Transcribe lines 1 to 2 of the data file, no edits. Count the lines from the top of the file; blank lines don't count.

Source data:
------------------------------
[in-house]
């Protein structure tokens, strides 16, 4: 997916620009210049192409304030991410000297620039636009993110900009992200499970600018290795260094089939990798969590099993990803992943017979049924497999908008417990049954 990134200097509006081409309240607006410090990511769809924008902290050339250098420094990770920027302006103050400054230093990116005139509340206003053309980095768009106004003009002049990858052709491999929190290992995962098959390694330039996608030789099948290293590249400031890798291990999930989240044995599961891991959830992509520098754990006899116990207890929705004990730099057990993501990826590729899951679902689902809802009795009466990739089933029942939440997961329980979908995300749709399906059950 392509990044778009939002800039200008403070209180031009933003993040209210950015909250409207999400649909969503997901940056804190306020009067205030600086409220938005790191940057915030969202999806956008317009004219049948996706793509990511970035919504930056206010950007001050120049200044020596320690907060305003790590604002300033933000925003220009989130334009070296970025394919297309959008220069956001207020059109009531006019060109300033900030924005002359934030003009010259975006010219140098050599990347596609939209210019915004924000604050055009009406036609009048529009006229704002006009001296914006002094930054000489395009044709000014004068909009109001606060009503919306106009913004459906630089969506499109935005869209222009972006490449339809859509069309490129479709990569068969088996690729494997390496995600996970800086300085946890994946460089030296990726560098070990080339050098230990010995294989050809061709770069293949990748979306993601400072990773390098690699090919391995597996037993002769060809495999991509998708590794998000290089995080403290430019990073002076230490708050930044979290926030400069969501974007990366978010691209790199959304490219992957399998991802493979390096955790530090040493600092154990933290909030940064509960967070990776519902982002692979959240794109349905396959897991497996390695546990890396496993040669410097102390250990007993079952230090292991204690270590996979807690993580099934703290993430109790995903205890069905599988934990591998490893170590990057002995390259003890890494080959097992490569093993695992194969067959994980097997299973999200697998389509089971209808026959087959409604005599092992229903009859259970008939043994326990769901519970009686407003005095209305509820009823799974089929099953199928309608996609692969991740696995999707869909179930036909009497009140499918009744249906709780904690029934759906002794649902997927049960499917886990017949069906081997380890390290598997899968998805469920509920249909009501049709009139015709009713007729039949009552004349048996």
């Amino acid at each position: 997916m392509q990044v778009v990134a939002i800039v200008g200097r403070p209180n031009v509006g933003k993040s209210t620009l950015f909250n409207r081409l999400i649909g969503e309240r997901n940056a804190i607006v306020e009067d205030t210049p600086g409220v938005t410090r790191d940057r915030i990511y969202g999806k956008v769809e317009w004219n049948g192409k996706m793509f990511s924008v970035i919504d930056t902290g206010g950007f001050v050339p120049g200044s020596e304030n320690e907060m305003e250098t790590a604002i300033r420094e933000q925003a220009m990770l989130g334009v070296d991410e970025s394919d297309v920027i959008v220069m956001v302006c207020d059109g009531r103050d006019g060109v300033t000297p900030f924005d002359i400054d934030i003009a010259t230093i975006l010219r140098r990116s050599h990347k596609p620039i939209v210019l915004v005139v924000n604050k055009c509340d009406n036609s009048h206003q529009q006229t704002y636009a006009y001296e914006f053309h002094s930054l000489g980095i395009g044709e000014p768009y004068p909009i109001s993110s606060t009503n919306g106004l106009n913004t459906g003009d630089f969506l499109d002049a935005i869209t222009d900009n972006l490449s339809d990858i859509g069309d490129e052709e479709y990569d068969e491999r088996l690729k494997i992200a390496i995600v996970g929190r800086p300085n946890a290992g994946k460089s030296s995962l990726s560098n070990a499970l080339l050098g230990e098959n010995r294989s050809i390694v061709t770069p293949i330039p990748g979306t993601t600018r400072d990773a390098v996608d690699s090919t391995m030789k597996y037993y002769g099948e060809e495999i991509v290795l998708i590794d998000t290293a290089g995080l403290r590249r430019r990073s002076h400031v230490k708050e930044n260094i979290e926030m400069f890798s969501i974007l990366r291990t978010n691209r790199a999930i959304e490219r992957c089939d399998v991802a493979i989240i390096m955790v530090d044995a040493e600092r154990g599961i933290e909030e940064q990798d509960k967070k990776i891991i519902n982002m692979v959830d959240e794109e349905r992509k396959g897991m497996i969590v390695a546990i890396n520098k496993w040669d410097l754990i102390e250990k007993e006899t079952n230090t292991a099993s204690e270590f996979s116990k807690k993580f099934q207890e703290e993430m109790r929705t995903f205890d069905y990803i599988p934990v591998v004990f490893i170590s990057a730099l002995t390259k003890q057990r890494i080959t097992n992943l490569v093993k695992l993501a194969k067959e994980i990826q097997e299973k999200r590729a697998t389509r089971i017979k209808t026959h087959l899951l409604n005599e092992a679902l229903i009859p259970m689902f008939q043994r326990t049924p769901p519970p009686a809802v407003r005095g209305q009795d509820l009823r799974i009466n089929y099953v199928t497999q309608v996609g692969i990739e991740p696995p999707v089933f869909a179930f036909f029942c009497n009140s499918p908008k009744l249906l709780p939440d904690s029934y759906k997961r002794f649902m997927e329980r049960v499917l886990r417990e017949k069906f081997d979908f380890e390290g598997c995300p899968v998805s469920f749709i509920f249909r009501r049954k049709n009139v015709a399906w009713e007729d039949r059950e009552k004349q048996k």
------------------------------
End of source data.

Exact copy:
[in-house]
């Protein structure tokens, strides 16, 4: 997916620009210049192409304030991410000297620039636009993110900009992200499970600018290795260094089939990798969590099993990803992943017979049924497999908008417990049954 990134200097509006081409309240607006410090990511769809924008902290050339250098420094990770920027302006103050400054230093990116005139509340206003053309980095768009106004003009002049990858052709491999929190290992995962098959390694330039996608030789099948290293590249400031890798291990999930989240044995599961891991959830992509520098754990006899116990207890929705004990730099057990993501990826590729899951679902689902809802009795009466990739089933029942939440997961329980979908995300749709399906059950 392509990044778009939002800039200008403070209180031009933003993040209210950015909250409207999400649909969503997901940056804190306020009067205030600086409220938005790191940057915030969202999806956008317009004219049948996706793509990511970035919504930056206010950007001050120049200044020596320690907060305003790590604002300033933000925003220009989130334009070296970025394919297309959008220069956001207020059109009531006019060109300033900030924005002359934030003009010259975006010219140098050599990347596609939209210019915004924000604050055009009406036609009048529009006229704002006009001296914006002094930054000489395009044709000014004068909009109001606060009503919306106009913004459906630089969506499109935005869209222009972006490449339809859509069309490129479709990569068969088996690729494997390496995600996970800086300085946890994946460089030296990726560098070990080339050098230990010995294989050809061709770069293949990748979306993601400072990773390098690699090919391995597996037993002769060809495999991509998708590794998000290089995080403290430019990073002076230490708050930044979290926030400069969501974007990366978010691209790199959304490219992957399998991802493979390096955790530090040493600092154990933290909030940064509960967070990776519902982002692979959240794109349905396959897991497996390695546990890396496993040669410097102390250990007993079952230090292991204690270590996979807690993580099934703290993430109790995903205890069905599988934990591998490893170590990057002995390259003890890494080959097992490569093993695992194969067959994980097997299973999200697998389509089971209808026959087959409604005599092992229903009859259970008939043994326990769901519970009686407003005095209305509820009823799974089929099953199928309608996609692969991740696995999707869909179930036909009497009140499918009744249906709780904690029934759906002794649902997927049960499917886990017949069906081997380890390290598997899968998805469920509920249909009501049709009139015709009713007729039949009552004349048996």